Wednesday, 24 Apr 2024

School sending teachers round to houses of kids who keep bunking off

Teachers at an east London school are paying daily visits to students to ensure they attend their GCSE exams. Waterside Academy in Hackney has started sending staff on school bus rounds in the weeks running up to the all-important summer tests. The school, which was rated Good by Ofsted, has made the drastic move as it fears that vulnerable Year 11 students or those with low attendance could fail.

Teachers visit their students to ensure they wake up for a compulsory nine-hour day that includes an intensive revision schedule.

Waterside pupils must arrive at school each day by 7.30am for early revision sessions.

They remain on campus until 4.30pm and also spend their additional days off in the classroom.

Weekends and school holidays are no obstacle to the planned revision, intervention and exam skills workshops.

Francis Bray, Waterside’s headteacher, said children attend every day as their parents cannot afford the expensive private tuition that would help them pass their exams.

Mr Bray said: “Many of our families cannot afford an expensive private tutor to help students with their GCSEs so we provide it for them for free.

“Our teachers came in at half term, gave up their weekends. We have left nothing to chance.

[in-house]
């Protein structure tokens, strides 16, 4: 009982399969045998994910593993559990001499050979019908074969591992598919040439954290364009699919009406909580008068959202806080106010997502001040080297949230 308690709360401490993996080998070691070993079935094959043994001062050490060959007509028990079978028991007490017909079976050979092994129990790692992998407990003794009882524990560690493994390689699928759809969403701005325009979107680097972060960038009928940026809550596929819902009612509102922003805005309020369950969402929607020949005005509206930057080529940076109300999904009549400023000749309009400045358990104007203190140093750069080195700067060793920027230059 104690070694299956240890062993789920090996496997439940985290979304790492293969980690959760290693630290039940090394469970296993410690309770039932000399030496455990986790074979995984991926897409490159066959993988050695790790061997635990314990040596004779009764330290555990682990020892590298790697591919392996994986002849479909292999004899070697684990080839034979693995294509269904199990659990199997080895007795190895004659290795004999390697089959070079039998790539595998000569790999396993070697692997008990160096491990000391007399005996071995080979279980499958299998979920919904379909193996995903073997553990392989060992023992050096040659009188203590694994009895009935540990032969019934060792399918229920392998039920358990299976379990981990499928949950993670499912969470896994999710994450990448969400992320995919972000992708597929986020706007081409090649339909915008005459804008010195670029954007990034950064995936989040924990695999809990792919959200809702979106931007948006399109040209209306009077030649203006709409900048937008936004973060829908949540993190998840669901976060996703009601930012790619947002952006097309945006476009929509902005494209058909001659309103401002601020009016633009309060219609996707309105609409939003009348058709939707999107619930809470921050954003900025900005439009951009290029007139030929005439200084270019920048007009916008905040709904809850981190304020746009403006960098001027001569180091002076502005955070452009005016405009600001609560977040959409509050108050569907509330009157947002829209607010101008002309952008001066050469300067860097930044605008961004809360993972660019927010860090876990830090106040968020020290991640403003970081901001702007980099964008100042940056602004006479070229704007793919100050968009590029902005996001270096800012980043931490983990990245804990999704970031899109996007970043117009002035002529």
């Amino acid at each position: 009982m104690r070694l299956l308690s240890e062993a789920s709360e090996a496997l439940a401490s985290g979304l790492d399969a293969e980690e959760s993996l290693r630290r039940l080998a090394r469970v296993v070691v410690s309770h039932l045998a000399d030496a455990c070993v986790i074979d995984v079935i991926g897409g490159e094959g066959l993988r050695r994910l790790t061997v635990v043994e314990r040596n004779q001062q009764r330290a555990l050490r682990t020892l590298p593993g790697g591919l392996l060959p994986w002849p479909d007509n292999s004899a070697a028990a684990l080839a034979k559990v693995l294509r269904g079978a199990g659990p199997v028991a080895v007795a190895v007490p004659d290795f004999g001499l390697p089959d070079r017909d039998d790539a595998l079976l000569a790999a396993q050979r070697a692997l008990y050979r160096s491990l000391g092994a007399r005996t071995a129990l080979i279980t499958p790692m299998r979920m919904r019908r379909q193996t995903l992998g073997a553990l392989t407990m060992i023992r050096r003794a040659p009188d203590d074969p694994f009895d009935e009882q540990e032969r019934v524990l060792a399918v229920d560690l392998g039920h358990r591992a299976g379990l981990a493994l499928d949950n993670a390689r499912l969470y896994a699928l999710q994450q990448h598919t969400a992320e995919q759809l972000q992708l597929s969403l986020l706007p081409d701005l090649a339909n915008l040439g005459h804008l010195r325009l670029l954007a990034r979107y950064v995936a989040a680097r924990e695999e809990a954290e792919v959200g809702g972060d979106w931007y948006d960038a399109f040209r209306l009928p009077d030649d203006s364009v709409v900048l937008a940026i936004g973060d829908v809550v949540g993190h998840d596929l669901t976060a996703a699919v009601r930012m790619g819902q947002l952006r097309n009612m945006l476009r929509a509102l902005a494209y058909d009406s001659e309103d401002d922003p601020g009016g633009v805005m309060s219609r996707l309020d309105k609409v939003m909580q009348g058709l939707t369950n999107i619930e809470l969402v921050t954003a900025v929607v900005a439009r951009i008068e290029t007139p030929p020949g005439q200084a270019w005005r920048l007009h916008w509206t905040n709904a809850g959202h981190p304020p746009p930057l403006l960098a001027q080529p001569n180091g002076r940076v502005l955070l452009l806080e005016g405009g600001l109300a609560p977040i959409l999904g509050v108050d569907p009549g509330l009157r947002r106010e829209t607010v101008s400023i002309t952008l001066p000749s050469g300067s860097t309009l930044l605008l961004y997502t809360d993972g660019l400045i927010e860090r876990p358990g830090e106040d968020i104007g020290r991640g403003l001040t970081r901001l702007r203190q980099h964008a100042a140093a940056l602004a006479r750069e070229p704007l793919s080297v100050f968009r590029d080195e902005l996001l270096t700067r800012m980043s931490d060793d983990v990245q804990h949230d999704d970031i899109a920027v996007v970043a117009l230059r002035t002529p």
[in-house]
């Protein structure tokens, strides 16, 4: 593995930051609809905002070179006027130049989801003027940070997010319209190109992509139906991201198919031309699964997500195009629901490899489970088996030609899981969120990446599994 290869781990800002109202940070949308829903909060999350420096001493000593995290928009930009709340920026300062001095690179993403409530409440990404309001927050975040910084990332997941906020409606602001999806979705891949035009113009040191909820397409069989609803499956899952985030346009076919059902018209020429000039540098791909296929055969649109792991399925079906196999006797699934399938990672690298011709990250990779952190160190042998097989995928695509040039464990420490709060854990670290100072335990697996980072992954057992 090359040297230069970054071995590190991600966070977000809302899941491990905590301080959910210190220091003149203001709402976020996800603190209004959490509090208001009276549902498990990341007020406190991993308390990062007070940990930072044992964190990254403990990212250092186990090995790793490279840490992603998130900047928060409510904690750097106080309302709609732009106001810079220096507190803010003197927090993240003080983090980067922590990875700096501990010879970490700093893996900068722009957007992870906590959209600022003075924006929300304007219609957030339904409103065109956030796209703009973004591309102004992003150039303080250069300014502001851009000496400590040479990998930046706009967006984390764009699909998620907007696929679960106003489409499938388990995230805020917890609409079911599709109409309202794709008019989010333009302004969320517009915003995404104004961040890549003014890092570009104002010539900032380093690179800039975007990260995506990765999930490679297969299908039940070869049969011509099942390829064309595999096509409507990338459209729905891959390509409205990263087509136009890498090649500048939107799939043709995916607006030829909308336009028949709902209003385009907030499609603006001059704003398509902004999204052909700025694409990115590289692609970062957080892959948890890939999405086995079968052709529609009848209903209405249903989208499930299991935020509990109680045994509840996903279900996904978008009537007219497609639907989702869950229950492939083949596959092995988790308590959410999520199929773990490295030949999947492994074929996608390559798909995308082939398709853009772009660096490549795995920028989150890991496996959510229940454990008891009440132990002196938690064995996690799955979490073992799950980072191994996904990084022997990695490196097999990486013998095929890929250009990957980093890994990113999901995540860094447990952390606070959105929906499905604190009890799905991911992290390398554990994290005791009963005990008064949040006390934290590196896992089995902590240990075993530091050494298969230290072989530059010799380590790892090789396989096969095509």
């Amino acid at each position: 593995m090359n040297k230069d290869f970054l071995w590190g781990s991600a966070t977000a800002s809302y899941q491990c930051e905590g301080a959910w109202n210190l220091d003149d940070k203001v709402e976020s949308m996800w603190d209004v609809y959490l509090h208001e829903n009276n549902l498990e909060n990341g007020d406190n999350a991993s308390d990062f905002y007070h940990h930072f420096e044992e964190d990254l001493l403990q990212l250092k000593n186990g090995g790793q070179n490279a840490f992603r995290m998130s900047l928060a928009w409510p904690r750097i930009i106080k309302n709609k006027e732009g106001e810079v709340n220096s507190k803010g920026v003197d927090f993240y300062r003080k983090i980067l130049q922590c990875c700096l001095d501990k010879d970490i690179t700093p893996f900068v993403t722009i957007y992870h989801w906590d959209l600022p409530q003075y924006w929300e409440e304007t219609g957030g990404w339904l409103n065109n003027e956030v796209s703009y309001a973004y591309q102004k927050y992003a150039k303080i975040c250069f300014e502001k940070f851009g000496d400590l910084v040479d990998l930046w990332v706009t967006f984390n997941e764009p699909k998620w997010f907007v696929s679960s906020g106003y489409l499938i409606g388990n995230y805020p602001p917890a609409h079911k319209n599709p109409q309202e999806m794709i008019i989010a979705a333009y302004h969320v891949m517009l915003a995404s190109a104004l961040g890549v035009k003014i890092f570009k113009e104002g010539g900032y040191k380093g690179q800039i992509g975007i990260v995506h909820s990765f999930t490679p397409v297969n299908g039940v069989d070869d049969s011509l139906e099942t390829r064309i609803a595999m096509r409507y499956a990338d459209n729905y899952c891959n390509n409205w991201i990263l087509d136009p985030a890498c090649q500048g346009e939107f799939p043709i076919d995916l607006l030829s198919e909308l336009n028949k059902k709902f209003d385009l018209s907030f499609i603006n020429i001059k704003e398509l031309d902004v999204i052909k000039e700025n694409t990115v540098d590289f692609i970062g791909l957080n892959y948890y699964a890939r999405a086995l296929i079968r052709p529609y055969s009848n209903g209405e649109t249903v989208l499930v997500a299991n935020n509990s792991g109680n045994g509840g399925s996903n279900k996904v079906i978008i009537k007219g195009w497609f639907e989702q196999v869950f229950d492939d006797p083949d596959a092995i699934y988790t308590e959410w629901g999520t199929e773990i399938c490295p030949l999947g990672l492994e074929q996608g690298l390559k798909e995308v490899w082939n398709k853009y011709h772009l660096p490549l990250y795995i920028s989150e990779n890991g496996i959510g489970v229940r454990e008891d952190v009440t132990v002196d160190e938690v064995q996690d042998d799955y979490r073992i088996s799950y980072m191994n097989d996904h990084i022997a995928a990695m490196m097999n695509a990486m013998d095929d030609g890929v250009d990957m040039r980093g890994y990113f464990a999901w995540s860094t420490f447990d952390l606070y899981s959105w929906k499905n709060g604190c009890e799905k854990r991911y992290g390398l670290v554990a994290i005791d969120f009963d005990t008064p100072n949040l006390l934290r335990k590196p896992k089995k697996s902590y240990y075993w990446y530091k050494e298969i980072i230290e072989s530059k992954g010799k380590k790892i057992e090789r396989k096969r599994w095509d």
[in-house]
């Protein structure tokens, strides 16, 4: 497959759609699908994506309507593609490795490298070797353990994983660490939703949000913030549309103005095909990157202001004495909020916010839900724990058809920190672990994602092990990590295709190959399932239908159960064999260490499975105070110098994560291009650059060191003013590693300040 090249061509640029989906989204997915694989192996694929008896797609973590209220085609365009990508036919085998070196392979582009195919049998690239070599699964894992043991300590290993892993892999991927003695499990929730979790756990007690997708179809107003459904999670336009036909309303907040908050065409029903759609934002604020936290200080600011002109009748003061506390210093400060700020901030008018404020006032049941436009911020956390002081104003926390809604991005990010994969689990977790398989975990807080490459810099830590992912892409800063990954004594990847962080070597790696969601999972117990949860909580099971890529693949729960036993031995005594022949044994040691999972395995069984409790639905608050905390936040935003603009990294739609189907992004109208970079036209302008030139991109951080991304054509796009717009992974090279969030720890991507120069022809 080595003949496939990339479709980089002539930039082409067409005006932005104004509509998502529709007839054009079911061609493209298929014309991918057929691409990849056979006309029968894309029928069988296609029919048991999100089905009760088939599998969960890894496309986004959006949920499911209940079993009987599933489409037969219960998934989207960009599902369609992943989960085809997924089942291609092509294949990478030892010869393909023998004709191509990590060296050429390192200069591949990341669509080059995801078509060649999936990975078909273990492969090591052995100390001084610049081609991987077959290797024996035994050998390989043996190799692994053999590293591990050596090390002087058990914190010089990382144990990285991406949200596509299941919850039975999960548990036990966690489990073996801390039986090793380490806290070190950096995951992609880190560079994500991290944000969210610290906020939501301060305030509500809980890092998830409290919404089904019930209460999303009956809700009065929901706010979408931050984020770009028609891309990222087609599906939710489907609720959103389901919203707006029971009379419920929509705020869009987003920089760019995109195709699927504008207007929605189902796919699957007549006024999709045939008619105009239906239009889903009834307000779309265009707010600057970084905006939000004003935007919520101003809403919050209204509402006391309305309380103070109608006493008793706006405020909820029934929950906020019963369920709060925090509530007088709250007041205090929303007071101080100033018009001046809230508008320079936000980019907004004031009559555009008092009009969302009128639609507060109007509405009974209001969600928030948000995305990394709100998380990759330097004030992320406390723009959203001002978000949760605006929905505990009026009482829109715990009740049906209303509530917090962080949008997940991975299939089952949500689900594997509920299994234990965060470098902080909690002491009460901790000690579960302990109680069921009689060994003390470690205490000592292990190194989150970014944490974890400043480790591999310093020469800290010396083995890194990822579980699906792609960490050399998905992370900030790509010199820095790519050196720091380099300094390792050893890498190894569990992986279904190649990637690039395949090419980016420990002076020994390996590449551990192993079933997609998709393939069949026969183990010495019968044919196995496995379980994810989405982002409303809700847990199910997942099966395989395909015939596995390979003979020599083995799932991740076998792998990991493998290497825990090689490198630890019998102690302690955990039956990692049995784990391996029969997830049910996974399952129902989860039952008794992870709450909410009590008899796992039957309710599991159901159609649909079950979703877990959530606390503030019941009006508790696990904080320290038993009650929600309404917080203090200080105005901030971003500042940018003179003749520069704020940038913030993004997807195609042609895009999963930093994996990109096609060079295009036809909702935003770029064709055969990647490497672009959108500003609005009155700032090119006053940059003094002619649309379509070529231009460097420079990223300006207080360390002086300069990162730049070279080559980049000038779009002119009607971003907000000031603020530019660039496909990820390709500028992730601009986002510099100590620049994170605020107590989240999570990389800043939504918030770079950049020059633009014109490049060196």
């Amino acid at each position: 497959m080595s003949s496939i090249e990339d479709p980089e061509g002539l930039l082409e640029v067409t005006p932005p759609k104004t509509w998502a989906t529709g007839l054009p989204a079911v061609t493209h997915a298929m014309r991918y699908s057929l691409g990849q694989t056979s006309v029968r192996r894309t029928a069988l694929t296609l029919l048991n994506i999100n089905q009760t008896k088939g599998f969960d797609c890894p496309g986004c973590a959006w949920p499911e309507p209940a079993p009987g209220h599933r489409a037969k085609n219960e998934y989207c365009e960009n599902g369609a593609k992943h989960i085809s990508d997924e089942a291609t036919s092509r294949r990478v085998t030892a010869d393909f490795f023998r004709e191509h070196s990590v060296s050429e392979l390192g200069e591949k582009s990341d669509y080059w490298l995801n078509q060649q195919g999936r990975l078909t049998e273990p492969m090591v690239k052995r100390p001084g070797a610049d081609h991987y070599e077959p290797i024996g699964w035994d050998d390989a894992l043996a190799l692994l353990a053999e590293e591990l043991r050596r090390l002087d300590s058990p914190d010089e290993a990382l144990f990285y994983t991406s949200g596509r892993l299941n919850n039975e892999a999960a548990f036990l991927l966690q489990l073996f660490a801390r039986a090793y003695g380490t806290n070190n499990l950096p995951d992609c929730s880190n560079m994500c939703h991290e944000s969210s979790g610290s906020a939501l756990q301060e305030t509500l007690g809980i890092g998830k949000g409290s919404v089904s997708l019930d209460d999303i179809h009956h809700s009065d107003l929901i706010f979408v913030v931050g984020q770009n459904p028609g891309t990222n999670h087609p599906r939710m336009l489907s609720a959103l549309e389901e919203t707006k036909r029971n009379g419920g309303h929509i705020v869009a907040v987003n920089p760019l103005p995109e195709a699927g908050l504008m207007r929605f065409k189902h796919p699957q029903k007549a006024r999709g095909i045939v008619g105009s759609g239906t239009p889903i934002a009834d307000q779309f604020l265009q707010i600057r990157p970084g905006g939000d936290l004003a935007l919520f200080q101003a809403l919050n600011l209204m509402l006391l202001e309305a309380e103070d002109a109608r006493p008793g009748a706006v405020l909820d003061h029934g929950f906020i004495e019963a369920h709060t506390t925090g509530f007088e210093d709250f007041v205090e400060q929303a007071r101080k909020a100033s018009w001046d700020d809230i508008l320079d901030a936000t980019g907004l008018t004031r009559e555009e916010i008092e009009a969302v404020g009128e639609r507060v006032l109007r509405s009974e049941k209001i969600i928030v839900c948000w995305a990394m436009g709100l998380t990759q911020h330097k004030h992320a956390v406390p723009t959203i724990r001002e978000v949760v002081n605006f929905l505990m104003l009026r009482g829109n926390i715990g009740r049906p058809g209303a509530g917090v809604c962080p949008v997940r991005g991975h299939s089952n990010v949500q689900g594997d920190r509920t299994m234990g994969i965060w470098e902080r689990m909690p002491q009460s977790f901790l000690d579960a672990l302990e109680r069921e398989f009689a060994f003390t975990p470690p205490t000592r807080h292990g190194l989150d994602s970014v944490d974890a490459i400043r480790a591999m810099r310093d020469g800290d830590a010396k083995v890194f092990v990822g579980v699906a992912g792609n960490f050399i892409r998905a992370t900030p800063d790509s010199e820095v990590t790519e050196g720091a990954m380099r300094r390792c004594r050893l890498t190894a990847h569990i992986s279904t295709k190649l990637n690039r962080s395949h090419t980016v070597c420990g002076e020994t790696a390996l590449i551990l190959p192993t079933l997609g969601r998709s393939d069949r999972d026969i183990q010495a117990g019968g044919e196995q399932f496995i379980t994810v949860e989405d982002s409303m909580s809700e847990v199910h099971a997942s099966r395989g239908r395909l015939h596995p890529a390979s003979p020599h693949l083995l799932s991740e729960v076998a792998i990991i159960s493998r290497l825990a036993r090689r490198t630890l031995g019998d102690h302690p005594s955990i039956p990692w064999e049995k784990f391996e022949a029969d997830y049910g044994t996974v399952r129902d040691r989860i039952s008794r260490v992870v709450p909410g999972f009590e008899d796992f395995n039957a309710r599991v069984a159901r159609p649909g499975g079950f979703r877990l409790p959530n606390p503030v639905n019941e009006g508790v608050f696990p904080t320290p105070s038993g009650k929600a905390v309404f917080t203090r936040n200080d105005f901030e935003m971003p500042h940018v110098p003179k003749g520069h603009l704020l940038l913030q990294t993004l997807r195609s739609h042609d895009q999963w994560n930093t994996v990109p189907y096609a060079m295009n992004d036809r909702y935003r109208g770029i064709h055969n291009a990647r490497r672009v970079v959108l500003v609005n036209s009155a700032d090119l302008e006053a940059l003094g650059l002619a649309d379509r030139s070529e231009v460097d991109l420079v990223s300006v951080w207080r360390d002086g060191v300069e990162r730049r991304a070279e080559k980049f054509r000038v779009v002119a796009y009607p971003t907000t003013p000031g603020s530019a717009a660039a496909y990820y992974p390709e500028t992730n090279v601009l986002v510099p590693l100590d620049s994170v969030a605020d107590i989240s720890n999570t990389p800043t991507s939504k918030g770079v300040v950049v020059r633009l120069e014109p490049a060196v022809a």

“After all that work, we are not going to accept that some students just won’t turn up.”

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“They may not know this yet because they are just 15 or 16 but they are at a critical stage of their life and education.

“Passing their GCSE means they can take the next step.”

Waterside Academy serves some of the UK’s poorest communities, with 60 percent of Hackney students classed as disadvantaged and eligible for free school meals.

The Community Schools Trust, which runs Waterside, is hoping to give students a leg up following warnings from teachers that students forced to retake their exams are statistically less likely to pass with each attempt.

Simon Elliott, the trust’s CEO, said the majority of children would not succeed if they fail their GCSE exams.

He said the policy was a “non-negotiable” at each of the organisation’s four schools.

He added: “Staying in full-time education is crucial to their future life chance. Our job is to make sure they stay on the right track.”

The Community Schools Trust also runs University Technical College Norfolk, Forest Gate Community School and Cumberland Community School.

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